Home     |     Profile     |    Blog    |     FAQs    |     Directions     |     Contact


Parental kidnapping can be devastating. There is nothing quite so frightening as arriving home to find that your house is empty and the children are gone. There is no note. The other parent of your children has disappeared with the children, leaving no forwarding address. If you and your spouse have not yet begun a divorce, there is no temporary custody order in place. There are serious implications, in Michigan, as in many other States, if the parents reside more than 100 miles apart at the time the case is filed. Then, the so-called "100-mile-rule" does not apply. As a result, for the parent who becomes the non-custodial parent, it is difficult to maintain a solid parent-child relationship because of the distance between the non-custodial parent and the children.

If the parents have never been married, the situation is even more complicated. The laws regarding establishment of parentage are different in various States. However, where the parents have not married, usually absent a written agreement and a court order, the mother is deemed to have initial custody of the child or children. It's difficult for the left-behind father to establish his rights and to maintain a meaningful parent-child relationship.

Usually, the faster the left-behind parent acts, the easier it is to find the kidnapping parent and the children. In fact, delay can be highly prejudicial to your case. Under the Uniform Child Custody Jurisdiction and Enforcement Act (UCCJEA), the State with exclusive jurisdiction to make an initial child custody determination is, absent some unusual facts, the State where the parents and children have lived for at least the last 6 months prior to a kidnapping. However, if the children are gone from your State for more than 6 months, the State where the abductor has taken them will become the children's "Home State" and will be the place where the initial custody determination is made. Many of your valuable parental custodial rights will suffer as a direct result. Additionally, it is easier and less expensive to litigate custody in your own forum than to litigate in a court that may be hundreds or thousands of miles away.

Sometimes, it's difficult to find the children. You may have some clues. But friends and relatives of the parent who has kidnapped the children may lie about what they know and/or deny knowledge about the whereabouts of the other parent and the children. Law enforcement agencies have no power to help the left-behind parent when there is no existing custody order. Of course, the longer the children are gone, the more difficult it can be to find them.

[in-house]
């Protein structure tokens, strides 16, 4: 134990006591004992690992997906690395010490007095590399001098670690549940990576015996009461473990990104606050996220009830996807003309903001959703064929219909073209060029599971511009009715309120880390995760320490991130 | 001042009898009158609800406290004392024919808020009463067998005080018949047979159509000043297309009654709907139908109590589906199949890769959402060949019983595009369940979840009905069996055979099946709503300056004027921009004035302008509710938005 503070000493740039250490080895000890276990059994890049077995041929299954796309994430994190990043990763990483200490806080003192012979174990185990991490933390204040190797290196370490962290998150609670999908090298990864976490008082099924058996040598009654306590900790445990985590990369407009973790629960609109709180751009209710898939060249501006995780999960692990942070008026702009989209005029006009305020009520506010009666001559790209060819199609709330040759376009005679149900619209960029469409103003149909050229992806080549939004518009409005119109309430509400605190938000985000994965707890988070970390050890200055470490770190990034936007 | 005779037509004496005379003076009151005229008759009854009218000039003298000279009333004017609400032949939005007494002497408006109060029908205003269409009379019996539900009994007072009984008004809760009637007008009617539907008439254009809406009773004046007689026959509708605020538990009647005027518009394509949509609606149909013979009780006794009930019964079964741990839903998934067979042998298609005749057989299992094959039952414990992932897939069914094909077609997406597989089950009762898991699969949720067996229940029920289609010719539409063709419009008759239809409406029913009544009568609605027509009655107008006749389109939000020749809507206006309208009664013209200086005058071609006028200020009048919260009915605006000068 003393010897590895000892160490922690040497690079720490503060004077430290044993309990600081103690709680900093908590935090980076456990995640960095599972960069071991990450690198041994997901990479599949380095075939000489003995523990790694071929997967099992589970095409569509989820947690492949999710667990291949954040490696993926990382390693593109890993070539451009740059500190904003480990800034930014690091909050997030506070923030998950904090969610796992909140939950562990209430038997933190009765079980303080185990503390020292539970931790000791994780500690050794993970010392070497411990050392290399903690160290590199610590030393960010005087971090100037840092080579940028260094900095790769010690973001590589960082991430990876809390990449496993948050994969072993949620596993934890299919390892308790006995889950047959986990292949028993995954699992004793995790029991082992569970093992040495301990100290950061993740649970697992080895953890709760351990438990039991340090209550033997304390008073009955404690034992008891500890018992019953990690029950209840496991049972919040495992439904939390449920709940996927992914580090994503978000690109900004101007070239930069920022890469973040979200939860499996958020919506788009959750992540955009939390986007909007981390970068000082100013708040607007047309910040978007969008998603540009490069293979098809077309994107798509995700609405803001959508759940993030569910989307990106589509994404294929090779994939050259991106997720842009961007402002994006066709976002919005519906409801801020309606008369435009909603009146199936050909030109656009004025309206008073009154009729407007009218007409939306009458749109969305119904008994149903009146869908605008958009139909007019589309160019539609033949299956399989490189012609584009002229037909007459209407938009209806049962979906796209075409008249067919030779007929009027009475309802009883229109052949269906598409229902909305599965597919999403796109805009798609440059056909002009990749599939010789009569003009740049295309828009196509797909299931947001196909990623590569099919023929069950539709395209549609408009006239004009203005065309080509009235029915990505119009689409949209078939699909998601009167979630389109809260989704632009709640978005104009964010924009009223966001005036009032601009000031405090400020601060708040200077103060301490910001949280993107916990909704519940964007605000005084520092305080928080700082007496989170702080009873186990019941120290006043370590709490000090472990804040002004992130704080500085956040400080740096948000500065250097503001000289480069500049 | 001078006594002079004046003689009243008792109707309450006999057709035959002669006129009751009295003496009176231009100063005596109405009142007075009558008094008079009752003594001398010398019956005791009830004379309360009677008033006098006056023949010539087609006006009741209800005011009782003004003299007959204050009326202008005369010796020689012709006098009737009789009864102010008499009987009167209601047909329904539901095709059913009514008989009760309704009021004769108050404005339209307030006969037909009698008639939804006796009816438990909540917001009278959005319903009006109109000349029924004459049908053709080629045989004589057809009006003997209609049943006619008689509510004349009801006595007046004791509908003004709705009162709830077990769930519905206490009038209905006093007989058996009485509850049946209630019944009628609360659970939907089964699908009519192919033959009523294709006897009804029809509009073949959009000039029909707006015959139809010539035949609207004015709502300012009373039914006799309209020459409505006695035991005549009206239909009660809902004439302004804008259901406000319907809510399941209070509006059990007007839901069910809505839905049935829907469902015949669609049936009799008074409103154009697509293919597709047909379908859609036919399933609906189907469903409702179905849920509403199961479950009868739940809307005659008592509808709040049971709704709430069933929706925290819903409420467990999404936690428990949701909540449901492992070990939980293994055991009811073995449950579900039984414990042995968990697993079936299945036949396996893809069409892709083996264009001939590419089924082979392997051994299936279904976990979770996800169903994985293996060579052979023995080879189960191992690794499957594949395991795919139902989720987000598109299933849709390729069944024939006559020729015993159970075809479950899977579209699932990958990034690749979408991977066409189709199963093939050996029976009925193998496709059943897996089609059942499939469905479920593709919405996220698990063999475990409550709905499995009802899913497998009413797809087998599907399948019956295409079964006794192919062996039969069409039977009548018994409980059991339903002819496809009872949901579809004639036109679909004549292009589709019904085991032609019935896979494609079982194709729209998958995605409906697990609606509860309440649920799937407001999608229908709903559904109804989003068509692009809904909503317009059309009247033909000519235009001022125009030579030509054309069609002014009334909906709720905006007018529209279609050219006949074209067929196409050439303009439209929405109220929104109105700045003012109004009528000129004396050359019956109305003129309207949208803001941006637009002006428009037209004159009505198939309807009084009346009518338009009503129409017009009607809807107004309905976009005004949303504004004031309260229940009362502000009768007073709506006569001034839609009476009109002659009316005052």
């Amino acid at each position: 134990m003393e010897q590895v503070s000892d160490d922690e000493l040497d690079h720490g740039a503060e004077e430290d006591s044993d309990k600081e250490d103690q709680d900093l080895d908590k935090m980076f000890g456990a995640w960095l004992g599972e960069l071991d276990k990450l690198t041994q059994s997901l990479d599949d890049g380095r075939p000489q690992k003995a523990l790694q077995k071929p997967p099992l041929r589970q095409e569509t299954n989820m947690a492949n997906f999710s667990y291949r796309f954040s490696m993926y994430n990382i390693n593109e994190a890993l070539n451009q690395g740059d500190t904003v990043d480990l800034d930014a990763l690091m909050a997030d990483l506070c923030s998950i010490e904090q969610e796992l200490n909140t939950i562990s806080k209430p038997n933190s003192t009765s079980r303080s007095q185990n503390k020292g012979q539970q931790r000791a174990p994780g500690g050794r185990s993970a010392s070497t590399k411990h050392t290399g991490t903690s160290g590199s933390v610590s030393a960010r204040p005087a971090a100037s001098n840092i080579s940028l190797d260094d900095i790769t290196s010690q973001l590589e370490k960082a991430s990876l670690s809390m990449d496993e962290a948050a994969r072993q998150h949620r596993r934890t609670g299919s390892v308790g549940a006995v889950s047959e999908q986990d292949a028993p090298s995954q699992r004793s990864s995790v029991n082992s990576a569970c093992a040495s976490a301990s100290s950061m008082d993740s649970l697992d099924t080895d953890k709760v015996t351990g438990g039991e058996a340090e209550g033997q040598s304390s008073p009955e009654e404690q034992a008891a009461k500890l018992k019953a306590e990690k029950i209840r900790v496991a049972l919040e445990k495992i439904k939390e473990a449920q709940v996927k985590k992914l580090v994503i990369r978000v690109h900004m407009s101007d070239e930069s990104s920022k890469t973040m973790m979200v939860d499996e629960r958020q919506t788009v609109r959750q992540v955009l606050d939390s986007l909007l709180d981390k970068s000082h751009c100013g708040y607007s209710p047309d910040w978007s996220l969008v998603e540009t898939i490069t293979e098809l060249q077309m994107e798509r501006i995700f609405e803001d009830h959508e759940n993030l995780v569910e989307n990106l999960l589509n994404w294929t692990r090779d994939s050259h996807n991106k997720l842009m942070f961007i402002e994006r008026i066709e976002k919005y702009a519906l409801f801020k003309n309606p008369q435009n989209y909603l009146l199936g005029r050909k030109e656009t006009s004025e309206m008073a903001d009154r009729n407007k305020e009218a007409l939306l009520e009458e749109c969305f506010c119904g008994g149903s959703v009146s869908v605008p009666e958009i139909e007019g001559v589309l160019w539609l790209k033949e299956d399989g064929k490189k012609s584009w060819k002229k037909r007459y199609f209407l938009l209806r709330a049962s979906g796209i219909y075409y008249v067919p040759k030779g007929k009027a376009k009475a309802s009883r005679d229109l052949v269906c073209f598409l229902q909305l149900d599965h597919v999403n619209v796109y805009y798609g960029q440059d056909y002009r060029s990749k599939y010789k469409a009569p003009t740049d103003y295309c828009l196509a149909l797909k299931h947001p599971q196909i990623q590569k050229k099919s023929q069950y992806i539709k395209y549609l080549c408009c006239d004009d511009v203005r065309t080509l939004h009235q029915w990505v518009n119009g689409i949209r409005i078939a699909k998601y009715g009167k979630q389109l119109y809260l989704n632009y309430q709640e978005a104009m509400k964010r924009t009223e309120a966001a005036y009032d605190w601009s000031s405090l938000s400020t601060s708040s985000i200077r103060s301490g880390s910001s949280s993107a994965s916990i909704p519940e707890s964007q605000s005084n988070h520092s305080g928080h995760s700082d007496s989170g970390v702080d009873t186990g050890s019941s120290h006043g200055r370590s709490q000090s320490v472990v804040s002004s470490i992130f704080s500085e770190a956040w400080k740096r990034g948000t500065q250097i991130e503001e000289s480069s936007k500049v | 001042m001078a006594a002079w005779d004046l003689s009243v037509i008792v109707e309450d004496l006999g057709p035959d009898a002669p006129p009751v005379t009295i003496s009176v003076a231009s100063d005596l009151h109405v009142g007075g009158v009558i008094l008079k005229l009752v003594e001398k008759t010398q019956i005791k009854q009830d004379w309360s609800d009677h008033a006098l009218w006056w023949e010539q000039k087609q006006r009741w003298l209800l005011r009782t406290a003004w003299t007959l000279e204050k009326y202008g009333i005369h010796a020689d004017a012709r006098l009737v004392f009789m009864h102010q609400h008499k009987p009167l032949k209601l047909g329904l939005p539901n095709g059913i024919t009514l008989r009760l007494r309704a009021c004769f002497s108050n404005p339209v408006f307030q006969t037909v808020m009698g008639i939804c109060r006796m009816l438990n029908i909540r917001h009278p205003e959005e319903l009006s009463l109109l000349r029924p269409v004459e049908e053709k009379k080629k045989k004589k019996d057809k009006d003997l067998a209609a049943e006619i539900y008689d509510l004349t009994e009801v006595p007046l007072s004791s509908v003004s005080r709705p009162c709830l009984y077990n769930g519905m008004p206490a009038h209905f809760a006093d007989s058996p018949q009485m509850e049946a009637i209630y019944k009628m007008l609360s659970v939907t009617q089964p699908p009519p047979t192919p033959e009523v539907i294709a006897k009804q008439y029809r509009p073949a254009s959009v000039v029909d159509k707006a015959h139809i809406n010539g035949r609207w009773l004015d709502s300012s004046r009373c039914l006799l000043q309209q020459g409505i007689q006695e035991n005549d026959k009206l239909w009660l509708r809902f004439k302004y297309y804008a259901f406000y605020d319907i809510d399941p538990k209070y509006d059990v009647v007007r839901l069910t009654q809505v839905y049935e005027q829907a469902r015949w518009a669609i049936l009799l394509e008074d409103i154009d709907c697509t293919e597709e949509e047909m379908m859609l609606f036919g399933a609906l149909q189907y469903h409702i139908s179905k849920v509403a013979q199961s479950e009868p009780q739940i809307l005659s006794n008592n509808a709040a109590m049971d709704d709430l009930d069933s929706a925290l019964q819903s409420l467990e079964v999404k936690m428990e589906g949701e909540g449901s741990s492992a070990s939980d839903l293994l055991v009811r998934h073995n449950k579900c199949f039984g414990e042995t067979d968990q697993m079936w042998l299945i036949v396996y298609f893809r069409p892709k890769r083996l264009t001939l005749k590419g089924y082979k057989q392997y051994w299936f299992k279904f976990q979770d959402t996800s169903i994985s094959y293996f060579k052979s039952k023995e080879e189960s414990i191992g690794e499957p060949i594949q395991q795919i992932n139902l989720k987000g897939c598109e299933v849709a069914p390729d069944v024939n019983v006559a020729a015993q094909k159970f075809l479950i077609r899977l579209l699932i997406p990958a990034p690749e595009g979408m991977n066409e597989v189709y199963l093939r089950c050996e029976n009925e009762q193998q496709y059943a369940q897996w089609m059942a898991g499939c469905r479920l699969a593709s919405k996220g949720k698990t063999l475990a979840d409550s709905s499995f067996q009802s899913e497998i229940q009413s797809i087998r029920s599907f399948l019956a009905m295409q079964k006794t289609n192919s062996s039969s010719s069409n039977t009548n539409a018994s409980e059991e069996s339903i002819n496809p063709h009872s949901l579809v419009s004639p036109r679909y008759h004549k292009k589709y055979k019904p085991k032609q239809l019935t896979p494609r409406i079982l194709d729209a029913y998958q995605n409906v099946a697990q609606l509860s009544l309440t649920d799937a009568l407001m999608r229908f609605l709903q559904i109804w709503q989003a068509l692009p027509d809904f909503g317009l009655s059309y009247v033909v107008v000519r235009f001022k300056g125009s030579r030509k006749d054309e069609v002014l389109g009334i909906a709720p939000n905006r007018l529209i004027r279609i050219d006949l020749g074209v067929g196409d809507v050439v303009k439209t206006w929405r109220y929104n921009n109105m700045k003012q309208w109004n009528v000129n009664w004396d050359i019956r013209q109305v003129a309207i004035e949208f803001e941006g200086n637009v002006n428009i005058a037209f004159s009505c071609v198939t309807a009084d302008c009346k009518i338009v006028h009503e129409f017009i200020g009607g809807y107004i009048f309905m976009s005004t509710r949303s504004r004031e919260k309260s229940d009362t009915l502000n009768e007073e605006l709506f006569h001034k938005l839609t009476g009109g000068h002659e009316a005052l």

This is why an attorney who understands the power of the UCCJEA can be very helpful to the left-behind parent. The UCCJEA provides your local court with a legal basis for the entry of emergency temporary custody orders and other orders that will empower law enforcement agencies anywhere in the country to enter a home where they believe the children are being held and to take the children into protective custody. Then, the left-behind parent has the ability to get his or her local court, which will have jurisdiction, to sort out the custody and parenting time issues.

Jeanne M. Hannah is experienced in the use of the UCCJEA in recovering children who are victims of parental kidnapping. If you have questions about what your legal rights are, call Ms. Hannah at 231-275-5600 or email her at jeannemhannah [at] charter.net  Ms. Hannah can explain your options and can assist you and your local attorney no matter where you are located in the United States.

You can read articles that Jeanne M. Hannah has published on the topic of parental kidnapping here. You will also find other valuable information about parental kidnapping, including prevention, here.



Credit cards accepted:

Practice Areas: Divorce, Child custody, Child Support, Spousal Support, Temporary Orders, Post-judgment modification, Property Settlements, Prenuptial / Postnuptial Agreements

Home     |     Profile     |    Blog    |     FAQs    |     Directions     |     Contact

Jeanne M. Hannah, Family Lawyer
Postal address:5922 Deer Trail Drive, Traverse City, Michigan 49684 E-mail: jeannemhannah [at] charter.net

Practice Areas: Divorce  Custody  Parenting Time  Child Support Post-Judgment Modifications  Paternity  Adoption  Personal Protection Orders  Spousal Support  Property Distribution  Pre-Nuptial / Post-Nuptial Agreements Estate Planning Guardianships/Conservatorships  Neglect/Abuse Cases 

This web site is designed for general information only. The information presented at this site should not be construed to be formal legal advice nor the formation of a lawyer/client relationship. Send mail to jeannemhannah [at] charter.net with questions or comments about this web site.



Copyright 2005 Jeanne M. Hannah. All rights reserved. Website Design by Hannah Web Design www.Hannahwebdesign.com                           

Web site hosting by: Utopian Empire Creativeworks